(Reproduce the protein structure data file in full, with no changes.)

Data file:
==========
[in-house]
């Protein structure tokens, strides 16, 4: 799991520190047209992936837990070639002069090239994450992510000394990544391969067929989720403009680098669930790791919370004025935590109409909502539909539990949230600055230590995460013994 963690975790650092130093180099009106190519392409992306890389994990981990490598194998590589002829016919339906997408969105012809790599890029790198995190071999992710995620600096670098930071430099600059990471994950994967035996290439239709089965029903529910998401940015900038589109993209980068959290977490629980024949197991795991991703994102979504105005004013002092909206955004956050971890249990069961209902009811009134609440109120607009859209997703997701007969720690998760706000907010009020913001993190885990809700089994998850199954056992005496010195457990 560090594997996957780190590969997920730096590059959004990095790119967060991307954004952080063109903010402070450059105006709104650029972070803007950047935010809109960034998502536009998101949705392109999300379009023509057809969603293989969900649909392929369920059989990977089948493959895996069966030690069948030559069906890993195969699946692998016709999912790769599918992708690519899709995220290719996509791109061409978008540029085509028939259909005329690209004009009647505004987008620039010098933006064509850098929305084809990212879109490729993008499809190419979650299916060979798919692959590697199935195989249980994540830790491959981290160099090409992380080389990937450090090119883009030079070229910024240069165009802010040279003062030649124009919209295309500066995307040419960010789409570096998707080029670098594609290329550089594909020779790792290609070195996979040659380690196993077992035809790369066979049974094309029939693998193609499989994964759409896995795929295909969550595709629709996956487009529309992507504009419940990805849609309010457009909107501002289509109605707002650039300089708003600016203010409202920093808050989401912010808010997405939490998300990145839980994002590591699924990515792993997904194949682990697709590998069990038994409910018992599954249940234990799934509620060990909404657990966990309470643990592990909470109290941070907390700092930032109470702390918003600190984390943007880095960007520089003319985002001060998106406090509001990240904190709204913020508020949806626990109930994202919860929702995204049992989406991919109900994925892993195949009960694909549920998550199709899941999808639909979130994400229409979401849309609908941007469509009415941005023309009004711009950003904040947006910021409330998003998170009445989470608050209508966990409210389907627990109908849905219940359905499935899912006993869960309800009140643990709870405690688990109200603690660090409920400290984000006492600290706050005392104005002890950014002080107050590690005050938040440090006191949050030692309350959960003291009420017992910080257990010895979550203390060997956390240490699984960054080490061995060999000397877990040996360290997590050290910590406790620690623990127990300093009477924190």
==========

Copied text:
[in-house]
């Protein structure tokens, strides 16, 4: 799991520190047209992936837990070639002069090239994450992510000394990544391969067929989720403009680098669930790791919370004025935590109409909502539909539990949230600055230590995460013994 963690975790650092130093180099009106190519392409992306890389994990981990490598194998590589002829016919339906997408969105012809790599890029790198995190071999992710995620600096670098930071430099600059990471994950994967035996290439239709089965029903529910998401940015900038589109993209980068959290977490629980024949197991795991991703994102979504105005004013002092909206955004956050971890249990069961209902009811009134609440109120607009859209997703997701007969720690998760706000907010009020913001993190885990809700089994998850199954056992005496010195457990 560090594997996957780190590969997920730096590059959004990095790119967060991307954004952080063109903010402070450059105006709104650029972070803007950047935010809109960034998502536009998101949705392109999300379009023509057809969603293989969900649909392929369920059989990977089948493959895996069966030690069948030559069906890993195969699946692998016709999912790769599918992708690519899709995220290719996509791109061409978008540029085509028939259909005329690209004009009647505004987008620039010098933006064509850098929305084809990212879109490729993008499809190419979650299916060979798919692959590697199935195989249980994540830790491959981290160099090409992380080389990937450090090119883009030079070229910024240069165009802010040279003062030649124009919209295309500066995307040419960010789409570096998707080029670098594609290329550089594909020779790792290609070195996979040659380690196993077992035809790369066979049974094309029939693998193609499989994964759409896995795929295909969550595709629709996956487009529309992507504009419940990805849609309010457009909107501002289509109605707002650039300089708003600016203010409202920093808050989401912010808010997405939490998300990145839980994002590591699924990515792993997904194949682990697709590998069990038994409910018992599954249940234990799934509620060990909404657990966990309470643990592990909470109290941070907390700092930032109470702390918003600190984390943007880095960007520089003319985002001060998106406090509001990240904190709204913020508020949806626990109930994202919860929702995204049992989406991919109900994925892993195949009960694909549920998550199709899941999808639909979130994400229409979401849309609908941007469509009415941005023309009004711009950003904040947006910021409330998003998170009445989470608050209508966990409210389907627990109908849905219940359905499935899912006993869960309800009140643990709870405690688990109200603690660090409920400290984000006492600290706050005392104005002890950014002080107050590690005050938040440090006191949050030692309350959960003291009420017992910080257990010895979550203390060997956390240490699984960054080490061995060999000397877990040996360290997590050290910590406790620690623990127990300093009477924190």